I have met the next mass shooter. No one cares.

Let me explain.

I am a police officer. I have been one for 27 years, and I’ve been an arson investigator since 2007. Before that I investigated homicides and assaults.

I am a frequent letter-writer to the Star Tribune. Mostly they are about my political leanings (I am the rare “out” liberal in the department). But I have written about my job before, most notably about a long-ago homicide.

Now I write about a current case where I have seen the future, and it is bad.

I cannot give you names; those involved are juveniles. They are both under 13 separated by about two years. Both are males. Both come from dysfunctional homes. Both have little to no supervision or guidance. Let’s just say stability does not exist for either of them. Both are well acquainted with the child protection and child welfare system.

Both belong to a group sometimes referred to as “throwaway” children. You meet them and you know just where their futures lie. The older one, as bad as his life is (and it is bad), will be absorbed into our criminal justice system. He will become another in a long line of lost potentials sitting in prison. As cold as it sounds he will die young — before he is 30. And I believe I am being optimistic.

But the younger one — he scares me. I do not scare easy. I have sat across a table from a lot of bad people, mostly adults. I listen to what they have to say about why they did whatever it is I am questioning them about. I do my investigation, submit the case and move on.

I have developed a pretty heavy armor over the years. I have been amazed, appalled, saddened and gobsmacked, but rarely scared.

The case I am working on may not seem like much from the outside. It doesn’t seem like much compared with many other fire cases I work on. A playground was burned. Totally destroyed. I cannot go into detail as to how the names of the two boys were developed, but my partner and I located the two boys, together, a few days after the fire. Both admitted to doing the deed. When asked why, the older of the two stated simply that he just wanted to set it on fire. That answer neither surprised me nor did it really answer the question. Seriously, it was the response I expected.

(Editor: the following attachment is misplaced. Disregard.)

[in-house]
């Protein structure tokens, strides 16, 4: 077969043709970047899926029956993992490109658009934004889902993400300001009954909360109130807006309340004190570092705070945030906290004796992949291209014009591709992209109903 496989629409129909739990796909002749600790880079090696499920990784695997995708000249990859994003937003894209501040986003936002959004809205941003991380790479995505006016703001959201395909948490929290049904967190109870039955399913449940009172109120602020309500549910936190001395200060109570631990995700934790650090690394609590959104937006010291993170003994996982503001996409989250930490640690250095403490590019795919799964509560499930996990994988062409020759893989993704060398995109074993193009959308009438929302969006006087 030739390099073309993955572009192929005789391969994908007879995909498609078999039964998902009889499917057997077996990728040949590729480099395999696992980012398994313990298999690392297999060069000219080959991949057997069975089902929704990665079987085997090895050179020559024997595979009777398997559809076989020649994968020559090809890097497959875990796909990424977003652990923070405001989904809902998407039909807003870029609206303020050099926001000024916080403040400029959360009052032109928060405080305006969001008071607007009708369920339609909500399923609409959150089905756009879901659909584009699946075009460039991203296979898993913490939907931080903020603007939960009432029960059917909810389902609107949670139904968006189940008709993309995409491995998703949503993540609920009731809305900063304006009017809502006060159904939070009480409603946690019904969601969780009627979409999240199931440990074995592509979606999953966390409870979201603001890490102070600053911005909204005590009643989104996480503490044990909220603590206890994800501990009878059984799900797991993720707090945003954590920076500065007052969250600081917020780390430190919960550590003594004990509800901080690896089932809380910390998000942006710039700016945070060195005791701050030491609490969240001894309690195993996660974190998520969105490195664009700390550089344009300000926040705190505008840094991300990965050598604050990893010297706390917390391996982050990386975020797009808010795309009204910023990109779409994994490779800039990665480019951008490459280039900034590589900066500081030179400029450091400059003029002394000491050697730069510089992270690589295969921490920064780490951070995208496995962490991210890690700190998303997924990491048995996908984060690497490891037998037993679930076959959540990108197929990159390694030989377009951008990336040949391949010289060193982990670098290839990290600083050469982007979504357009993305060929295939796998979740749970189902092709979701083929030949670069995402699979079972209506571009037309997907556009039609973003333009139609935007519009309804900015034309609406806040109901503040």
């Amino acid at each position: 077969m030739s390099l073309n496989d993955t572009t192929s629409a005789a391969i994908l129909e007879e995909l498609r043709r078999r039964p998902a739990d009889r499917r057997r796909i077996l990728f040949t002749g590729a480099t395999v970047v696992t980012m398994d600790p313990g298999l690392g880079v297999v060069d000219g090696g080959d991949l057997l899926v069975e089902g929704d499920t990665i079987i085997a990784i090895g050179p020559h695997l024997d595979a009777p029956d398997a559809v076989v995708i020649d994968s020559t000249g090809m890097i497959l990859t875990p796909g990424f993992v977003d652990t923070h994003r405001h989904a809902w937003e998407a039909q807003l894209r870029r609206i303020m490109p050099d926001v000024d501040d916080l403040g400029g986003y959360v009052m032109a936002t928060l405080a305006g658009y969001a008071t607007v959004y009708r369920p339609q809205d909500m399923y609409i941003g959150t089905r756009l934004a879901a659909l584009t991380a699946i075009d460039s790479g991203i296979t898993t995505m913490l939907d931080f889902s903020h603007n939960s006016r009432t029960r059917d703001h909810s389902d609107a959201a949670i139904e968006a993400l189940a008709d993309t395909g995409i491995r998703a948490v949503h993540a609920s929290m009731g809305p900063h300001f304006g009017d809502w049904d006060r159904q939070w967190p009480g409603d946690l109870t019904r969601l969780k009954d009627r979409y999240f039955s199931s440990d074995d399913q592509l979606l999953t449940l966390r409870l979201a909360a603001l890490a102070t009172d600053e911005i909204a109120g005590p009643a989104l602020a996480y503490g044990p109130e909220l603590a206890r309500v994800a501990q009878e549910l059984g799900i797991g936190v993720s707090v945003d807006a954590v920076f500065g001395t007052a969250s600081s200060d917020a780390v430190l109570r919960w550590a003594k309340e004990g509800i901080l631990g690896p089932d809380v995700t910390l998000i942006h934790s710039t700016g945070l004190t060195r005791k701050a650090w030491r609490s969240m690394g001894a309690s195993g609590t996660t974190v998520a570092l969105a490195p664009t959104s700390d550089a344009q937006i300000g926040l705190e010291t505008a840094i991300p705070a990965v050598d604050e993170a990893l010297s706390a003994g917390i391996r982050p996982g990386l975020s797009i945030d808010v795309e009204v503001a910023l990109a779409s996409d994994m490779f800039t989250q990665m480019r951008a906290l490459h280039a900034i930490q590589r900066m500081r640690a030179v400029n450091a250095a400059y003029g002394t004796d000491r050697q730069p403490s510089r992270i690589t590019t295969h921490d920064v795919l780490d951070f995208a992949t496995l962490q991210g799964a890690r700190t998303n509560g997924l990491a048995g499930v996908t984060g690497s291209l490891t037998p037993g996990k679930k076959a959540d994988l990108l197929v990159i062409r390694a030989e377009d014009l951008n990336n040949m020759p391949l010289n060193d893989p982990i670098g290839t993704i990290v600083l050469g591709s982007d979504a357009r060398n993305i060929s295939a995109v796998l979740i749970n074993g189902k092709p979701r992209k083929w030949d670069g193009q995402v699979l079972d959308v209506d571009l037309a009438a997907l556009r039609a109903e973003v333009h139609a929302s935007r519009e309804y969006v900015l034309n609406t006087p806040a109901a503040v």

The younger one, though? His answer is a different matter.

My partner asked him why, and he replied that no one really cares about him and he used to be bullied on the slide of the playground equipment that he burned.

No one cares about me and I was bullied.

He was still wearing the same clothes he’d had on when he and his accomplice set the fire several days before.

No one cares about me and I was bullied.

Think about this. At his very young age he carries that kind of anger. So much that he sets the slide on fire where other kids bullied him. He knows where to take his anger out and how best to mete out that anger with maximum effect.

Now, extend that anger and desperation out — four, five, six more years. He is bigger, stronger, more street-wise and a lot more angry. How do you think that anger will be meted out then?

I have done my due diligence, contacted child protection services and social workers. This case will go forward in my lane, which is to say it will be presented on the criminal side. I have no doubt it will be adjudicated in some capacity on my side. But one of the things I heard in speaking with the “other lane” was, “Can’t the police do something?”

Seriously. I understand that at times getting a case such as this into the system may be the catalyst needed to get help for those who need it. I have done so with adult cases. But this is a child. He is a throwaway.

No one cares about me and I was bullied.

In light of the devastation this country has experienced in the past two weeks with mass shootings, this kid scares me. He should scare everyone.

There are choices we make as a society. Choices we make as individuals. The choices we make as a society are, for the most part, grounded in the experience of history and what works best for the social contract among us all. But choices made as individuals are, first, taught — a cause-and-effect sort of thing.

You build your life, your beliefs and find your path through what you are taught and shown.

If you are taught hate, you will hate, yourself and others. If you are taught respect, you will respect, yourself and others. If pain is inflicted upon you, you will inflict pain upon others.

I have met the next mass shooter.

No one cares about me. I was bullied.

 

 

Erika Christensen, of Lake Elmo, is a police officer.